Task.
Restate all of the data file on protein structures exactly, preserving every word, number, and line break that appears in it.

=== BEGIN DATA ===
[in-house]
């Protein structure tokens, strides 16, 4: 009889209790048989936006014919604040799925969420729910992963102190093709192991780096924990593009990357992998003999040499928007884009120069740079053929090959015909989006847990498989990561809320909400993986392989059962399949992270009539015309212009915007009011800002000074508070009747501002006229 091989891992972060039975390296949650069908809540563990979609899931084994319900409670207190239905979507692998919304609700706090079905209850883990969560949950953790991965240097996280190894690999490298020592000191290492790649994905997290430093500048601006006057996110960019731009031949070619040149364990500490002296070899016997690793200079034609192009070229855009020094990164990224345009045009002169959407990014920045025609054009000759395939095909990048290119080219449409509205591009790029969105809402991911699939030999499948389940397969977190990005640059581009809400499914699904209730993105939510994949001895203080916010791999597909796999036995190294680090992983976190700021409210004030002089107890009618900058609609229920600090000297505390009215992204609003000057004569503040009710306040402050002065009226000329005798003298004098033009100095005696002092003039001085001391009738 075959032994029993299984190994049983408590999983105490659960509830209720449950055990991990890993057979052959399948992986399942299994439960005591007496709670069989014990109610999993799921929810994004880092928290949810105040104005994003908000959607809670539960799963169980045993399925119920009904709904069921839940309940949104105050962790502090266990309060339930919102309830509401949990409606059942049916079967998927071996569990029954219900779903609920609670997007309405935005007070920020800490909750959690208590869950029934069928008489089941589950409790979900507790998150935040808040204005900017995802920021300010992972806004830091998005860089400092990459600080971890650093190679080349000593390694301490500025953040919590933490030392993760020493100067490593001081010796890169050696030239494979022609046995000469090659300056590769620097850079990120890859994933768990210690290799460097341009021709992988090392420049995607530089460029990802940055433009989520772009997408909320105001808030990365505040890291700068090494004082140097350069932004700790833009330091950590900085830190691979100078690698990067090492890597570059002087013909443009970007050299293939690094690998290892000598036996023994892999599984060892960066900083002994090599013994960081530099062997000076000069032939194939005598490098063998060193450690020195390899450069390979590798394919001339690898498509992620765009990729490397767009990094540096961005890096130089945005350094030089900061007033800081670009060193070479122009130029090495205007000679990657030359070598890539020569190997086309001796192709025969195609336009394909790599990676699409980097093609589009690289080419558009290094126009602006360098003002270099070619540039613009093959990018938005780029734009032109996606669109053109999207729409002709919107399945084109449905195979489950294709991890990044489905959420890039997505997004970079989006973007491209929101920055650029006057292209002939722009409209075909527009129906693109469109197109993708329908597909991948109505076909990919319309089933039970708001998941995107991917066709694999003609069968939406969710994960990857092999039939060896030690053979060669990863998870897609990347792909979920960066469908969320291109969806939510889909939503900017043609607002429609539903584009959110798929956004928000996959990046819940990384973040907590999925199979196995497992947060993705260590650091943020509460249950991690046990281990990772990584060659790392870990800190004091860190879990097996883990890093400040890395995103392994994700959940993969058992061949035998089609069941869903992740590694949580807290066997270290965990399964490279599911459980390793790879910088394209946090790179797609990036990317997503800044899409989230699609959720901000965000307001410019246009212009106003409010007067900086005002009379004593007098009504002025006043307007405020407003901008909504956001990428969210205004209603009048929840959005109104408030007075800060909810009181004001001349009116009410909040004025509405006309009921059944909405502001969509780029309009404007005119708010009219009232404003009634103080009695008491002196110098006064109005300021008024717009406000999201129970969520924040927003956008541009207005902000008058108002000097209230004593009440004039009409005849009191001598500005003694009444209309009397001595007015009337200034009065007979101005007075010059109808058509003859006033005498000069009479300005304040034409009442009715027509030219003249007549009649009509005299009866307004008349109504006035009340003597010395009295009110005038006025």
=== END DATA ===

[in-house]
């Protein structure tokens, strides 16, 4: 009889209790048989936006014919604040799925969420729910992963102190093709192991780096924990593009990357992998003999040499928007884009120069740079053929090959015909989006847990498989990561809320909400993986392989059962399949992270009539015309212009915007009011800002000074508070009747501002006229 091989891992972060039975390296949650069908809540563990979609899931084994319900409670207190239905979507692998919304609700706090079905209850883990969560949950953790991965240097996280190894690999490298020592000191290492790649994905997290430093500048601006006057996110960019731009031949070619040149364990500490002296070899016997690793200079034609192009070229855009020094990164990224345009045009002169959407990014920045025609054009000759395939095909990048290119080219449409509205591009790029969105809402991911699939030999499948389940397969977190990005640059581009809400499914699904209730993105939510994949001895203080916010791999597909796999036995190294680090992983976190700021409210004030002089107890009618900058609609229920600090000297505390009215992204609003000057004569503040009710306040402050002065009226000329005798003298004098033009100095005696002092003039001085001391009738 075959032994029993299984190994049983408590999983105490659960509830209720449950055990991990890993057979052959399948992986399942299994439960005591007496709670069989014990109610999993799921929810994004880092928290949810105040104005994003908000959607809670539960799963169980045993399925119920009904709904069921839940309940949104105050962790502090266990309060339930919102309830509401949990409606059942049916079967998927071996569990029954219900779903609920609670997007309405935005007070920020800490909750959690208590869950029934069928008489089941589950409790979900507790998150935040808040204005900017995802920021300010992972806004830091998005860089400092990459600080971890650093190679080349000593390694301490500025953040919590933490030392993760020493100067490593001081010796890169050696030239494979022609046995000469090659300056590769620097850079990120890859994933768990210690290799460097341009021709992988090392420049995607530089460029990802940055433009989520772009997408909320105001808030990365505040890291700068090494004082140097350069932004700790833009330091950590900085830190691979100078690698990067090492890597570059002087013909443009970007050299293939690094690998290892000598036996023994892999599984060892960066900083002994090599013994960081530099062997000076000069032939194939005598490098063998060193450690020195390899450069390979590798394919001339690898498509992620765009990729490397767009990094540096961005890096130089945005350094030089900061007033800081670009060193070479122009130029090495205007000679990657030359070598890539020569190997086309001796192709025969195609336009394909790599990676699409980097093609589009690289080419558009290094126009602006360098003002270099070619540039613009093959990018938005780029734009032109996606669109053109999207729409002709919107399945084109449905195979489950294709991890990044489905959420890039997505997004970079989006973007491209929101920055650029006057292209002939722009409209075909527009129906693109469109197109993708329908597909991948109505076909990919319309089933039970708001998941995107991917066709694999003609069968939406969710994960990857092999039939060896030690053979060669990863998870897609990347792909979920960066469908969320291109969806939510889909939503900017043609607002429609539903584009959110798929956004928000996959990046819940990384973040907590999925199979196995497992947060993705260590650091943020509460249950991690046990281990990772990584060659790392870990800190004091860190879990097996883990890093400040890395995103392994994700959940993969058992061949035998089609069941869903992740590694949580807290066997270290965990399964490279599911459980390793790879910088394209946090790179797609990036990317997503800044899409989230699609959720901000965000307001410019246009212009106003409010007067900086005002009379004593007098009504002025006043307007405020407003901008909504956001990428969210205004209603009048929840959005109104408030007075800060909810009181004001001349009116009410909040004025509405006309009921059944909405502001969509780029309009404007005119708010009219009232404003009634103080009695008491002196110098006064109005300021008024717009406000999201129970969520924040927003956008541009207005902000008058108002000097209230004593009440004039009409005849009191001598500005003694009444209309009397001595007015009337200034009065007979101005007075010059109808058509003859006033005498000069009479300005304040034409009442009715027509030219003249007549009649009509005299009866307004008349109504006035009340003597010395009295009110005038006025």